Falling in Love, Staying in Love

By Joan Miller, Ph.D.

Sue saw Jim across the room. He was handsome. His brown eyes were gorgeous. Her heart raced as she walked over to get some food.

Jim saw Sue approaching. As she walked, her soft blond hair bounced softly. She was stunning in her red dress.

He was disappointed when she reached for a plate. He’d hoped she was coming over specifically to meet him.

“The broccoli dip is great,” he said. “I’ll try some,” she replied.

And so the relationship began. The next six months were filled with romantic dinners, lots of laughing, beautiful flowers, and a great deal of passion.

Then, each of them slowly began to notice their affection waning. Jim forgot their sixth month anniversary. Sue had sometimes been too tired to talk on the phone into the middle of the night. They didn’t always see eye to eye on things.

Sue looked across the table at Jim as they discussed possible weekend activities. His eyes didn’t sparkle like before. As Jim glanced back at Sue, he wished she wouldn’t have cut her shiny, beautiful hair.

The honeymoon seemed over. What happened?

Let’s go back to the party. When Sue looked into Jim’s eyes, she saw an ideal prince; and that’s who she fell in love with. And, likewise, as Jim looked back as Sue, he fell in love with an ideal princess.

But within months, they both begin to discover that they had become involved with another human being and not an ideal prince or princess. Most people don’t want to recognize nor make adjustments to such a disappointing reality.

But, in fact, it is essential in developing a satisfying and sustainable relationship. The natural stages in a developing relationship include: (1) magnetism, (2) ecstasy, (3) reality, and (4) compassionate loving.


When you first meet, you are attracted to certain characteristics that match your unconscious template of a partner. This includes personality traits, movements, gestures and attitudes. You may feel that you already know your “soul mate.” In your delight and excitement, you are often oblivious to what else is happening. Your feelings of affection and sexuality are intense.

You often say that you have good “chemistry.” And actually, during this time of attraction, scientists say you are producing various chemicals that cause flushed skin, quickening pulse, and heavy breathing.


As you get to know your partner, you savor your time together. You have a feeling of oneness. You cherish the idea that your lover adores you all the time. This “falling in love” stage is sometimes referred to as “passionate love.” You’re unaware that you’ve actually fallen in love with a fantasy (not the reality) of your partner.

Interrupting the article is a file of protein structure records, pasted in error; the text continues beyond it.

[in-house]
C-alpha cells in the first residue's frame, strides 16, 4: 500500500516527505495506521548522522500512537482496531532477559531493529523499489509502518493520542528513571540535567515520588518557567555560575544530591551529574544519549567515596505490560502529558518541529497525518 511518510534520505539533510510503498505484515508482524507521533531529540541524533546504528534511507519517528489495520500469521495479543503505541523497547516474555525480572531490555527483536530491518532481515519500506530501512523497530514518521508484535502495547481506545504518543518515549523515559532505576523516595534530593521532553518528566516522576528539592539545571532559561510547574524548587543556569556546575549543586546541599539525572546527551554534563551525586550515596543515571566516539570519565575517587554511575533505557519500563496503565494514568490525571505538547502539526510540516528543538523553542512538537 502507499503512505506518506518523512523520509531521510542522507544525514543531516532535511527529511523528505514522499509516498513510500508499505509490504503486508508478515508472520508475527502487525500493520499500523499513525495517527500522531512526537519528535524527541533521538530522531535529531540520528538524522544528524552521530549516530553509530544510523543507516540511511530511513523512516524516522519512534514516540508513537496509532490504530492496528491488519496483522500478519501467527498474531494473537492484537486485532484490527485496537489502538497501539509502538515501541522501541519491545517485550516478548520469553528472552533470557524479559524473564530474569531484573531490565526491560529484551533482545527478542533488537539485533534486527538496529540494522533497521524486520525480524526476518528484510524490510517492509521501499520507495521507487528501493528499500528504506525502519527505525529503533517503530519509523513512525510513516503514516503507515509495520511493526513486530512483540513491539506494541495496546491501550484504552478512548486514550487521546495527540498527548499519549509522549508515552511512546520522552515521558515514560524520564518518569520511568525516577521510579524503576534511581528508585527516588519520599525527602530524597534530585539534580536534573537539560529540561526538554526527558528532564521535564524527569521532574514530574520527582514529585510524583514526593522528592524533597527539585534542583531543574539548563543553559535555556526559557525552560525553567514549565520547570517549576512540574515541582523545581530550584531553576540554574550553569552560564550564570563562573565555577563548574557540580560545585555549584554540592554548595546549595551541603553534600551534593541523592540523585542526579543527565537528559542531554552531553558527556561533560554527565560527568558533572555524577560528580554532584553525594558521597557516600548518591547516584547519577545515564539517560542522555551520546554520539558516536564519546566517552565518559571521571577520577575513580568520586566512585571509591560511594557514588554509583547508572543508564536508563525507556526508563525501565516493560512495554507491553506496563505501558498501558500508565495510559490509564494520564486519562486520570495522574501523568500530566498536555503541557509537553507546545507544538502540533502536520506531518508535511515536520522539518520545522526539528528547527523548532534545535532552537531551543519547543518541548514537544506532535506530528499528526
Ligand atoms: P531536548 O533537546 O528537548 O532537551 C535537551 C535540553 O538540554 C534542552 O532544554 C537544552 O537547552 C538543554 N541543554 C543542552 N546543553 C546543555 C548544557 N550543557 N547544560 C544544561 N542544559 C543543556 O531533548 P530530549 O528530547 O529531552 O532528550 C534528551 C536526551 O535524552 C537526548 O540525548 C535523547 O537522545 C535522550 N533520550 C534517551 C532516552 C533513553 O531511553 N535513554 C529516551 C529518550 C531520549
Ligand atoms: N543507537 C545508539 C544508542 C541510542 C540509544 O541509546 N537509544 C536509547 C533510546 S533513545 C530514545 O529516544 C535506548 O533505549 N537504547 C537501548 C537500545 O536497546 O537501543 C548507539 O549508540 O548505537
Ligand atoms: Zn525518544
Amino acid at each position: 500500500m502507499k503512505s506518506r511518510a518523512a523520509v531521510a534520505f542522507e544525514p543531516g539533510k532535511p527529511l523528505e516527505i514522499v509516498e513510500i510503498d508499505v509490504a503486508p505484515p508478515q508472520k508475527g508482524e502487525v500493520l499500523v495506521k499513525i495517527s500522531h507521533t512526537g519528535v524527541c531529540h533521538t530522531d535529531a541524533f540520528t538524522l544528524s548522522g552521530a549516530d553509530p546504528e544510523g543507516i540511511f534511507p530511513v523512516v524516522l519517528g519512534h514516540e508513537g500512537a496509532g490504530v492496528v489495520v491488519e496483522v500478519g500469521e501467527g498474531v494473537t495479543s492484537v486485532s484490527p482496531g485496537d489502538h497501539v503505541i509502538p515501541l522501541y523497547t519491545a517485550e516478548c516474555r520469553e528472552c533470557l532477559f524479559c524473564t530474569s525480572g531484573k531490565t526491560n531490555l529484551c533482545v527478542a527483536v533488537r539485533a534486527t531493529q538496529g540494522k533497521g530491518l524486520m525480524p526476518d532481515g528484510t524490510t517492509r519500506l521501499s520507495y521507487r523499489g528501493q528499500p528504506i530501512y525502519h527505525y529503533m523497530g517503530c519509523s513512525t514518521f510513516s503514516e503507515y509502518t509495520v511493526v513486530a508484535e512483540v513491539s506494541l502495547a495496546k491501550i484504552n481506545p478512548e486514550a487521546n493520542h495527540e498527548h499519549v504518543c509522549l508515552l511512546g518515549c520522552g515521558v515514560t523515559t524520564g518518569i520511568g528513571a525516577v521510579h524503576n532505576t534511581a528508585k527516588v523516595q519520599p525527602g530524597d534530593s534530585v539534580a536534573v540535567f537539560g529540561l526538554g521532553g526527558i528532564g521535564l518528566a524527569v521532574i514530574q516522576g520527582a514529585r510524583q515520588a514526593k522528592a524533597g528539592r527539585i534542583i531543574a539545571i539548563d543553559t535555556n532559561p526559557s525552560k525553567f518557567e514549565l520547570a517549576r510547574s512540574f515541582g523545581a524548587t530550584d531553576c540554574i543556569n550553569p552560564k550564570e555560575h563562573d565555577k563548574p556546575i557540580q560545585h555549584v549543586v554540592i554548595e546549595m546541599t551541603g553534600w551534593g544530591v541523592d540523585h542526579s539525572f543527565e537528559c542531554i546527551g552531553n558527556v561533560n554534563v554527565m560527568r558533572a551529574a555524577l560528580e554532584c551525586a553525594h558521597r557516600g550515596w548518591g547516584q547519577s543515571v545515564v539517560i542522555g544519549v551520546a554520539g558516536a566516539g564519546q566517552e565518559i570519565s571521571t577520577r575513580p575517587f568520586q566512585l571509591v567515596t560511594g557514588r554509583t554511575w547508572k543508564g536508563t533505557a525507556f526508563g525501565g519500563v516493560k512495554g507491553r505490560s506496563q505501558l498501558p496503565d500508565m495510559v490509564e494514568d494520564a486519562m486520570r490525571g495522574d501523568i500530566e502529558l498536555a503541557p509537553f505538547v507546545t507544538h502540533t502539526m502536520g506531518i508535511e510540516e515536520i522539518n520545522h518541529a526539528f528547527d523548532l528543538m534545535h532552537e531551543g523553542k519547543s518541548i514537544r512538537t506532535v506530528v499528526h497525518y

During this time you notice various qualities about your lover and you, and will probably assume that your partner will always be thoughtful, kind, happy, agreeable, helpful, and caring. If certain traits are absent, you may assume they will be there if needed. Or, if you observe some negative traits, you may assume love will change your partner.

As you deepen your connection, additional chemicals are being released (including phenylethylamine, norepinephrine, and probably dopamine), producing a “natural high.” Sharing all of yourself with your lover feels comforting. You feel elated, euphoric, and exhilarated. You can stay up all night talking and making love. You’re sure that the two of you will “live happily ever after.”

Unfortunately, over time (from two months to two years), your body tapers off its production of these stimulating chemicals and your euphoria wanes.


Although you’re unaware that your chemistry is changing, you no longer feel as ecstatic nor passionate. You begin to see the reality of your lover, including the negative traits you overlooked before. Because your lover is human (and not ideal) you become disenchanted. You experience shock, confusion, disappointment, irritation, and fear. You may begin arguing. In the struggle for power, you may try to coerce your lover to change. You may “grit your teeth and bear it.” Or, you may withdraw and sulk. You become resentful and bitter. You believe your partner has changed, that you’ve “grown apart” and that you have “fallen out of love.” You may have even doubt your original love.

Although your partner may have changed slightly, in reality your perceptions and your feelings of affection have changed more significantly. At this point, with the loss of your fantasy and your dwindling euphoria, you relationship may end.

Compassionate Loving

But, if you can adjust to the foibles of each other, you might be able to enter the phase of real loving in which you abandon your fantasy and learn the truth about your partner. You also explore common goal setting, communication, and problem solving. Compassionate love is when we care for others as they are, as well as support their growth. In the context of real love, you can create a respectful, supportive, satisfying and sustainable relationship.

You notice there’s room for individual differences, for personal growth, as well as for a connection. You can see that problems can be viewed as opportunities for growth.

As you learn over time to love the whole person of the other and feel reciprocal love in return, the brain releases an endorphin, which are like endogenous morphine. These chemicals produce a general sense of well-being, including feeling soothed, peaceful, and secure. Additionally, during lovemaking, oxytocin is released, producing feelings of satisfaction and attachment.

Although this final phase is not as stimulating and ecstatic as the first two stages, it can be extremely satisfying. As you learn more about the natural development of love, you can create and sustain a fulfilling and enduring relationship.

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